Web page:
• Print

Web2Summit: Complexity + Tight Coupling = Catastrophe

Paul Kedrosky and Tim O’Reilly just talked about the “Quant Fund Meltdown” and how complex interactions between computer systems and people resulted in unprecedented hedge fund losses. I spend a lot of time thinking about risk and failure in complex systems, and I’ve found Charles Perrow’s “Catastrophic Potential” model to be very useful. It’s pretty straightforward…

Interaction+Coupling

strong>Update: Paul Kedrosky likes Charles Perrow too.

Technorati Tags: , , , ,

tags: , ,
  • http://dasht-exp-1a.com Thomas Lord

    On the basis of the slogan (title) and graph alone — this is the smartest expression of a critical idea for out times that I’ve yet seen.

    “Complexity + Tight Coupling” — perfect.

    Keep Out, Cheerleading is Dangerous, etc.
    -t

  • http://webandlife.blogspot.com Andy Wong

    It is well known in software development: Complexity + Tight Coupling = Catastrophe.

    Just a legacy wisdom about system management: complexity up, reliability down.

    Sometimes complexity is inevitable, AS RESULT of system development. It is tight coupling brings catastrophe upon events of bugs.

    It is interesting to know this is also the case in finance worlds.

  • Adam Green

    i tend to disagree with the statement that tight and complex should not go together. i think it is better to say that tight and changeable should be avoided. there are lots of very complex, very tight, but operational systems (core banking for example), which are fine, as their core process model does not change much. loose coupling paradoxically can dramatically increase complexity in both design and run time, as the promiscuity of loose connections can be chaotic. better to say ‘if you expect your service or interfaces to the service to change, and there is more than moderate complexity then design in separation of layers and functions to isolate the effect of changes… ‘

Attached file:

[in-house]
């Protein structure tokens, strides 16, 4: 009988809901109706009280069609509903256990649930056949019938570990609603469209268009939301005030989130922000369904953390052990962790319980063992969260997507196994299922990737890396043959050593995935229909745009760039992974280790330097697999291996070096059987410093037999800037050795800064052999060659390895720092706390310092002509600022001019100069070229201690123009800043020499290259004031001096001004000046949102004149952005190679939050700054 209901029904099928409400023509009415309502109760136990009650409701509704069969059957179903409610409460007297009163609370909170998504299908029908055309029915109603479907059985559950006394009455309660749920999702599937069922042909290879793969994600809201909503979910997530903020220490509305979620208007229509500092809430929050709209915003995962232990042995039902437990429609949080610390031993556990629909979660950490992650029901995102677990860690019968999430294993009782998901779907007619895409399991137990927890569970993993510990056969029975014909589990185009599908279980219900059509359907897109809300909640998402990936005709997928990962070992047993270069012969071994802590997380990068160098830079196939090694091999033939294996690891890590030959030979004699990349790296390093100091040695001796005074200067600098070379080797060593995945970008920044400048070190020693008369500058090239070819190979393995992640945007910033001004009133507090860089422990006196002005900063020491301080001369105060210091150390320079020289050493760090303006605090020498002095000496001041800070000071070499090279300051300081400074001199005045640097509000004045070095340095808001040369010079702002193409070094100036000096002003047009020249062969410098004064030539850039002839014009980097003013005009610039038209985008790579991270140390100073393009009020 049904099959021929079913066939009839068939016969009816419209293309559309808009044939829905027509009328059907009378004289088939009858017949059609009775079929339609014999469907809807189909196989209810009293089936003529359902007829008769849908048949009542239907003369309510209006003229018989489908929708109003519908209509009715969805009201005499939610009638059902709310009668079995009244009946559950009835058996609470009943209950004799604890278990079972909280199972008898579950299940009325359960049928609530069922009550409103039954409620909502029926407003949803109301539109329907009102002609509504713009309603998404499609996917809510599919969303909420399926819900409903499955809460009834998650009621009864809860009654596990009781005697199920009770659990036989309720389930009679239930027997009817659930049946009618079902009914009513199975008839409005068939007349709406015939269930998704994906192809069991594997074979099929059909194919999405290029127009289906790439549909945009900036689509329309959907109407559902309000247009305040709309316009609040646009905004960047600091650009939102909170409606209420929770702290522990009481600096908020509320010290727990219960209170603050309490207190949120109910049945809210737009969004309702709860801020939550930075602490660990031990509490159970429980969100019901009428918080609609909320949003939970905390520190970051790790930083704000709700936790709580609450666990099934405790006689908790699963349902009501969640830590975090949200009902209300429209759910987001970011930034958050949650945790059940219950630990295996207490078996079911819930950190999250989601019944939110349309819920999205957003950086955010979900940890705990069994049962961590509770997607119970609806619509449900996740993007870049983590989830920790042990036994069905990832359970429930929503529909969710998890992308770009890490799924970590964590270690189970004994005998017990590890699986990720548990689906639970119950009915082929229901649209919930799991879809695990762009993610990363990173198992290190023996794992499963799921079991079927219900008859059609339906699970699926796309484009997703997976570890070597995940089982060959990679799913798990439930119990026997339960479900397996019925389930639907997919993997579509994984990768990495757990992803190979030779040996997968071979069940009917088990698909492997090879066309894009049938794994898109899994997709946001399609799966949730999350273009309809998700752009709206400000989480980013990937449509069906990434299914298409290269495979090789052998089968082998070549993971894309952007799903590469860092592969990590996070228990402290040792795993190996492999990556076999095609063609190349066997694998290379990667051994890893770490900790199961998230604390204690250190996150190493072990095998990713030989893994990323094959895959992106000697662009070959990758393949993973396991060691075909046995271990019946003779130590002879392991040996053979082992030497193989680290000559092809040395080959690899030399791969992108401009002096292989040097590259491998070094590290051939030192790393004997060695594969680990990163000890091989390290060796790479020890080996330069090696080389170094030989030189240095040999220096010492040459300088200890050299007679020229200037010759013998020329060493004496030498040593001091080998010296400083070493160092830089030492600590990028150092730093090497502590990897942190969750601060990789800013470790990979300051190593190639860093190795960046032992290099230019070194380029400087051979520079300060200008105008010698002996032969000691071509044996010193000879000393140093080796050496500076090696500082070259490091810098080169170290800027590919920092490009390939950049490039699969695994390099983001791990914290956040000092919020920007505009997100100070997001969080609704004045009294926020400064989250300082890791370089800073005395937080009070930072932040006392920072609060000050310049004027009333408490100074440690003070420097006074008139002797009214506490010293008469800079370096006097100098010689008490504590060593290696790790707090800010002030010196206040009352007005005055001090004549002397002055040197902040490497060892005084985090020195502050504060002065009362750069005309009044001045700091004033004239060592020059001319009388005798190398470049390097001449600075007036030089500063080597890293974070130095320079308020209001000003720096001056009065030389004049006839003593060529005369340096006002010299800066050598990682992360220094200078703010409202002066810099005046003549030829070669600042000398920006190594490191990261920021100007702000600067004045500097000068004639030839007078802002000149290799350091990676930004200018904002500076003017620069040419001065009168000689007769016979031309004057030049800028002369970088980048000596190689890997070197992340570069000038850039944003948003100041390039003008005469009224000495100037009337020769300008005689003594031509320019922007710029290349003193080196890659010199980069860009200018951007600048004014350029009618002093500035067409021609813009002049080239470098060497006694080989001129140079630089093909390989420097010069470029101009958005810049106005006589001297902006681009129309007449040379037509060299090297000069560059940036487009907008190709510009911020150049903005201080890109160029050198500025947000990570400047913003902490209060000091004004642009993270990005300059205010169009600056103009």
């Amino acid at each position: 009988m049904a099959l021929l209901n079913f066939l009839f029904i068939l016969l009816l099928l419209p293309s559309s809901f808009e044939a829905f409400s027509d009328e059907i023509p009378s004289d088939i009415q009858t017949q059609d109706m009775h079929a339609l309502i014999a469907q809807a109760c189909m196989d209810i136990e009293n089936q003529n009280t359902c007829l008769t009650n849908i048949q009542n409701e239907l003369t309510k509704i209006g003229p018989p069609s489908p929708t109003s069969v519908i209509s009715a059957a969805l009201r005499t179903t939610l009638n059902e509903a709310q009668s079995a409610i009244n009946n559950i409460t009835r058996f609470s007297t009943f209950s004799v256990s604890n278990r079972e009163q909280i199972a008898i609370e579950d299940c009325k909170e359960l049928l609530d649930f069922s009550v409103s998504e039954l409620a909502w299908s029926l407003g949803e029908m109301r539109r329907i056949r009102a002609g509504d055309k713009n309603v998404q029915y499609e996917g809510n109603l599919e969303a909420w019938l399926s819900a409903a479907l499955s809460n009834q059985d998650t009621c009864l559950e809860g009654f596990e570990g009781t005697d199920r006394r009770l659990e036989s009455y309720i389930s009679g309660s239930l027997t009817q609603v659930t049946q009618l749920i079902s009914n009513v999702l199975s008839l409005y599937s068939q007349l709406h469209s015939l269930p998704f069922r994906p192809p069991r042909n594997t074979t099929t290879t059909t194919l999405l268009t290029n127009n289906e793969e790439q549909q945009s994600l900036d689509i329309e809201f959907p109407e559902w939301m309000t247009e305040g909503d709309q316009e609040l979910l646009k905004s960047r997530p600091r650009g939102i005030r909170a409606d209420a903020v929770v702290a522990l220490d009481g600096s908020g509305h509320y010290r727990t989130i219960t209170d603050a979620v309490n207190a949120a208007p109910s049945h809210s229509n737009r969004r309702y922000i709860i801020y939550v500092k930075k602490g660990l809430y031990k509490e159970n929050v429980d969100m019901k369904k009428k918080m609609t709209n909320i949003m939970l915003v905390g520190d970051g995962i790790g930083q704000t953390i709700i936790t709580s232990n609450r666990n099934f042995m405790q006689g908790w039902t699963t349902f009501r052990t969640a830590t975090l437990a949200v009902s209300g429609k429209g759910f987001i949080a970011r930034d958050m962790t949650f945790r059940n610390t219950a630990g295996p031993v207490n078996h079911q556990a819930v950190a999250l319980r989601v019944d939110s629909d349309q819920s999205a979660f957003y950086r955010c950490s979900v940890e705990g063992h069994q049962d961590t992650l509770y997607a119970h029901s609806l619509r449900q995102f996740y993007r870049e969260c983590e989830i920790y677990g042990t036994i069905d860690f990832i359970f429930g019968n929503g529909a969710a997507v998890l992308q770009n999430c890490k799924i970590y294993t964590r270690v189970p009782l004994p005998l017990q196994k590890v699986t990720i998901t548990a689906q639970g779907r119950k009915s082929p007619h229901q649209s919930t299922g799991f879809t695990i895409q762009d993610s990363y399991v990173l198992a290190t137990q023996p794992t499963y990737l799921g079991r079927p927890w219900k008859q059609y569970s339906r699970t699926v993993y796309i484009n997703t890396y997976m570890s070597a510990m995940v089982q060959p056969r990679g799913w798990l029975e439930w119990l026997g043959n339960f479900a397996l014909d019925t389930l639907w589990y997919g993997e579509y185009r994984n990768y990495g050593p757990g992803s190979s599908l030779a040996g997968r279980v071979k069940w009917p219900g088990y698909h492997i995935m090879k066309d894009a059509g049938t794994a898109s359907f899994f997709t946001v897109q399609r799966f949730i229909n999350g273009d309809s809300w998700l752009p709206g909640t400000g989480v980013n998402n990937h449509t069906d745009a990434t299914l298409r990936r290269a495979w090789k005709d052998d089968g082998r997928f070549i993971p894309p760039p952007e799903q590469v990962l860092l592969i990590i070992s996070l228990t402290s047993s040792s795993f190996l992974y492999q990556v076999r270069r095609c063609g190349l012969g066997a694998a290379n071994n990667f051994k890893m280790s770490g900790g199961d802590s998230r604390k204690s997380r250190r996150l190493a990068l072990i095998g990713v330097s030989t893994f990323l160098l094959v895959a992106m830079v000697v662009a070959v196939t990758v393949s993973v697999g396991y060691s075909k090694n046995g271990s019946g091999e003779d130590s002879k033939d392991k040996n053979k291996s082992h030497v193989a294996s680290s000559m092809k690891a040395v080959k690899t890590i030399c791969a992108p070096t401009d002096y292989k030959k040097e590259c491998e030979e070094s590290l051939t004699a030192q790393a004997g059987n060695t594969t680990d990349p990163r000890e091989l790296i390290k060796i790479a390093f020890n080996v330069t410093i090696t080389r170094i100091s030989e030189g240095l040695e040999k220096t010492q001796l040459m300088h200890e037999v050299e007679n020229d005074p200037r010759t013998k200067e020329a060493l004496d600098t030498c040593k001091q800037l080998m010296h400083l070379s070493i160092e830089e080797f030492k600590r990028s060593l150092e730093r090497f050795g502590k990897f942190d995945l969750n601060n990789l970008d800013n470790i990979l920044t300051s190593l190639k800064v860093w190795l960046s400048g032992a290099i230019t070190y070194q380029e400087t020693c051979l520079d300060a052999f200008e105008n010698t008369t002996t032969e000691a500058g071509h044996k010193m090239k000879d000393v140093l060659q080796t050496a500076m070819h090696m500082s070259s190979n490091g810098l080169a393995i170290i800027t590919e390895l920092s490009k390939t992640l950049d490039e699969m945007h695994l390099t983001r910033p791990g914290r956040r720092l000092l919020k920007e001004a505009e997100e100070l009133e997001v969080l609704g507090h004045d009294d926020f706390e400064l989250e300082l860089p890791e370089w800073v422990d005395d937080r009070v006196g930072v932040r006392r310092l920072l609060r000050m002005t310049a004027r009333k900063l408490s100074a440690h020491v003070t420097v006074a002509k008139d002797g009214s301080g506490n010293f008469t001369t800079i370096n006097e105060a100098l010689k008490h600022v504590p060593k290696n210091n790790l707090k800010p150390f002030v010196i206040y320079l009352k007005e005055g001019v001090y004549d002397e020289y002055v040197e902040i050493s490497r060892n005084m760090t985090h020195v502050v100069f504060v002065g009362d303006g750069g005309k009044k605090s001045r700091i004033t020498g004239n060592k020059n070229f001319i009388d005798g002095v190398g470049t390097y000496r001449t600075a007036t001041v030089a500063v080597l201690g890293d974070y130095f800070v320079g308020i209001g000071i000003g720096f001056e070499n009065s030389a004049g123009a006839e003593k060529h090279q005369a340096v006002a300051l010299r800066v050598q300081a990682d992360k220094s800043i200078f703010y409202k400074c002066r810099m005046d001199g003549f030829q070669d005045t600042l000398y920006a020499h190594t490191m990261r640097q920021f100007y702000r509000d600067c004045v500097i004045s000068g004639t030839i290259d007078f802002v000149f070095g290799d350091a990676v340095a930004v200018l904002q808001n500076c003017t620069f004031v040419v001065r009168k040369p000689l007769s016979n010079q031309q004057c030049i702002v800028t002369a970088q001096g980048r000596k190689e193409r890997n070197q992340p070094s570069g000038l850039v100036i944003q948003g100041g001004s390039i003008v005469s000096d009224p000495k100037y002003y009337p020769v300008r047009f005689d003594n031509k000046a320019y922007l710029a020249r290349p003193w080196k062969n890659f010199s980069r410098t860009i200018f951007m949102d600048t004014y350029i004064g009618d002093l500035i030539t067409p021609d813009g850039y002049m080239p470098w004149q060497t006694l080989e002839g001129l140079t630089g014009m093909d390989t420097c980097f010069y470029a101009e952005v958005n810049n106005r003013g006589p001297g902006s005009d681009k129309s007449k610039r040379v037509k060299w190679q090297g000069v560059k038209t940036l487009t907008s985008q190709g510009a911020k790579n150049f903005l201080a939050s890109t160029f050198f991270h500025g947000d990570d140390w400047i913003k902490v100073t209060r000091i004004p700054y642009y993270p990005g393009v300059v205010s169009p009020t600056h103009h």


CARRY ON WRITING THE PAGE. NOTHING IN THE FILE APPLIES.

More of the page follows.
• http://dasht-exp-1a.com Thomas Lord

    I don’t think core banking is all that complex. It’s sophisticated — many details are considered and harmonized. It’s big and expensive. It has many parts. But people can only manage to agree to build and rely on such a thing when, at core, it is fundamentally simple — simple enough that people can make pretty substantial promises about how the system will behave in a wide range of conditions.

    Also, the main point of loose coupling isn’t to make any one system more robust or to lower design time or to lower run-time costs. Rather, the main point is to make the whole collection of systems locally robust, everywhere, in this sense: when things “go wrong” you can only immediately make repairs to the parts of the systems you have at hand. If repairs are needed remotely, now you’ve got two problems. Things are “loosely coupled” to the extent that, no matter what aprt of the system you are close to, you can tweak it to do some semblance of its job in a wide variety of hard-to-anticipate adverse operating conditions. Typically, that means being able to find substitutes for remote components. You can see this in miniature in “classic Unix”. If you are relying on a script that does “ls | grep | sort” and, suddenly, the grep binary becomes corrupted but you don’t have the source so can’t fix it, at least you can quickly switch to “ls | awk | sort” and get back to work. The loose coupling of your pipeline to “grep” didn’t make the original pipeline easier to design or faster to run or less likely to fail — but it did give you a better rescue when something did go wrong.

    -t